India has a legacy of magic that is very different from the concept of magic in the west. Here, it is often seen as an integral part of ancient mystical philosophy. In the west, magic is often about science and illusions. Did you get to experience the magical charm in India?
Magic is like love. How you define it or see it depends upon you. It is open to so many interpretations. I do think magic is different in India but magic has so many different interpretations in the UK too. In the west, the general understanding of magic is different. When you ask someone what magic is, they might point to Las Vegas or somewhere similar. I think in India and also some parts of the far East, Africa, South America and Middle East, magic still runs deeper – in the mystical parts of human minds. It is not just about tricks from a jadugar. Like everywhere else, India also has good, bad and black magic. But this place also has a solid history of jadugars. No matter where you go in India, people join in to celebrate magic. In many other places, magic is seen with fear. Common people there are hesitant to experience it.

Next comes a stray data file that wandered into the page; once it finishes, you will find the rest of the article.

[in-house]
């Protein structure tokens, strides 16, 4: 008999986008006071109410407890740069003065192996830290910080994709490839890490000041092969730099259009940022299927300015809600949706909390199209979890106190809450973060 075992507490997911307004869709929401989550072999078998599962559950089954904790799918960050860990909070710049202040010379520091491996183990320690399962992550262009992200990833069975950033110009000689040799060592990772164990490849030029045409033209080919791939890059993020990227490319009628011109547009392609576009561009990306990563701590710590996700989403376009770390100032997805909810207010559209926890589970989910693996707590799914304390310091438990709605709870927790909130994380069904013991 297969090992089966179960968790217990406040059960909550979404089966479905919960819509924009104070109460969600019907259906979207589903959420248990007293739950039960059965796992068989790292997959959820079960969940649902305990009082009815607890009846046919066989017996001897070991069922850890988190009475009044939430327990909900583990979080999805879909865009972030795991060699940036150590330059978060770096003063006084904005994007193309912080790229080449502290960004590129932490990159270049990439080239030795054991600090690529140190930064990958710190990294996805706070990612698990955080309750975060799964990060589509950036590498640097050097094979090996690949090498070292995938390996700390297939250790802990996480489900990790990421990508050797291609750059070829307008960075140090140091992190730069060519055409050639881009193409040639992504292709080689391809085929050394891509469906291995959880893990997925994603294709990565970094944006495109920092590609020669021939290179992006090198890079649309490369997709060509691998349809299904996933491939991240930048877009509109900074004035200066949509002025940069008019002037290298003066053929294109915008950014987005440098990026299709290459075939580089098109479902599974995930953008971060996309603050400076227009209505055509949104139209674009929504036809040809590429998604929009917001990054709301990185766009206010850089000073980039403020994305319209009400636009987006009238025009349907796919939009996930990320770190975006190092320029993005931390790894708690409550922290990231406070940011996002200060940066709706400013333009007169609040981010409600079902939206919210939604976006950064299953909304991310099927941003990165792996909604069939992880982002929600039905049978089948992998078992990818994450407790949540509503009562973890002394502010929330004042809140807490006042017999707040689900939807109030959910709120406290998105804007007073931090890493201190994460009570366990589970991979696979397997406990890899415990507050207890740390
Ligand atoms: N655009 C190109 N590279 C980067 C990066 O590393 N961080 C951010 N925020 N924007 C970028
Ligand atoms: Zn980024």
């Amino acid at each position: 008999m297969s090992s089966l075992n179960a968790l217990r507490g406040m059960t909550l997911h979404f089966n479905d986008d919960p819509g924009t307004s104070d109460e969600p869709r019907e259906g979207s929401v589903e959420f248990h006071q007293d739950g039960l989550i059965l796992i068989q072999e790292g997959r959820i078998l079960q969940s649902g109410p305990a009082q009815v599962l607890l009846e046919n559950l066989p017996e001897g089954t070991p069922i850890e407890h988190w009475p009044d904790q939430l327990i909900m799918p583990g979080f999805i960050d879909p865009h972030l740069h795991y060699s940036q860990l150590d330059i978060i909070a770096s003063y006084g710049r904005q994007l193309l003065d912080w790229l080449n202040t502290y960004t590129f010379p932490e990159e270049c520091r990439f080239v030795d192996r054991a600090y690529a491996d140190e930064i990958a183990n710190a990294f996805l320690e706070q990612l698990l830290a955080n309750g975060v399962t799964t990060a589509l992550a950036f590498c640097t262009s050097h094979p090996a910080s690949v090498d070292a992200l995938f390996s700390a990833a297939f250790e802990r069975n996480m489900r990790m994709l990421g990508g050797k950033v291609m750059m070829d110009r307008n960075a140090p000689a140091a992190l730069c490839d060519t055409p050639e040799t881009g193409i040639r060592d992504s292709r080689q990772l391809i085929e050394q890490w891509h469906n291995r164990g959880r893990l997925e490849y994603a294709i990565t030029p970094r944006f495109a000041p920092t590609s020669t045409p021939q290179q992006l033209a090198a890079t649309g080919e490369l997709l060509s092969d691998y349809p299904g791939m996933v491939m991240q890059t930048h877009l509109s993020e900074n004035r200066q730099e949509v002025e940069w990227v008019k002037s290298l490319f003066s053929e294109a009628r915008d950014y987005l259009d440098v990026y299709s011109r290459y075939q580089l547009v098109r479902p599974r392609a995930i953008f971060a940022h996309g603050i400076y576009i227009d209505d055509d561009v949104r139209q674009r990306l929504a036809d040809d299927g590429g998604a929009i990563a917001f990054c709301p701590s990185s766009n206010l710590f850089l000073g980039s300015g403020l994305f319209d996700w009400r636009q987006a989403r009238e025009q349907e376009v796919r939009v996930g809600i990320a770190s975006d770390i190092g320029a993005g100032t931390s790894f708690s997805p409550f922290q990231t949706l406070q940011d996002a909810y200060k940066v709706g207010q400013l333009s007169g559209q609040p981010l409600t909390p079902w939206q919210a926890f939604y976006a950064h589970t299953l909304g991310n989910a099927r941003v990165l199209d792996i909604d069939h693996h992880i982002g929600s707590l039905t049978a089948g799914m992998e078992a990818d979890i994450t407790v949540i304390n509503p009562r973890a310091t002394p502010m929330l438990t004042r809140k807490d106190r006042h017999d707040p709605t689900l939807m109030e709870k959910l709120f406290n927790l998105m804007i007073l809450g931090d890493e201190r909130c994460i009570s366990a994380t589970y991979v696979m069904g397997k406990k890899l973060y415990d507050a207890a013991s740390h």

How do you define the Indian audience? Are they easy to impress or do they act like smugs?

I think there is a great appetite for magic. People tend to get involved. The British are more reserved. You even run into people who want to challenge your magic. That is rare and I now know how to win the moment.

How did your journey in the world of magic start? You have a strong family legacy of business and finance. Were you not asked to pursue that?

There were certainly a few conversations. More than anything, there were concerns regarding the unpredictability of the profession. When I was 18, my father asked me, ‘What is Plan A?’ I said, ‘Plan A is magic’. He then asked, ‘What is Plan B?’ I replied, ‘Plan B is to make Plan A work’ (laughs).

In the new normal, would you encourage an aspiring magician to pursue this as a career option?

When I left university, the world went into a credit crunch and times were very tough. I feel tough times keep coming and going. If there is a question in their head, then magic is not for them. Like all professions, magic too has its own challenges. For instance, there were no shows during the pandemic. But then we magicians are moving into a more stable world. People around the world are doing magic tricks, recording it on their phone and uploading it on social media. And they are making money and earning success.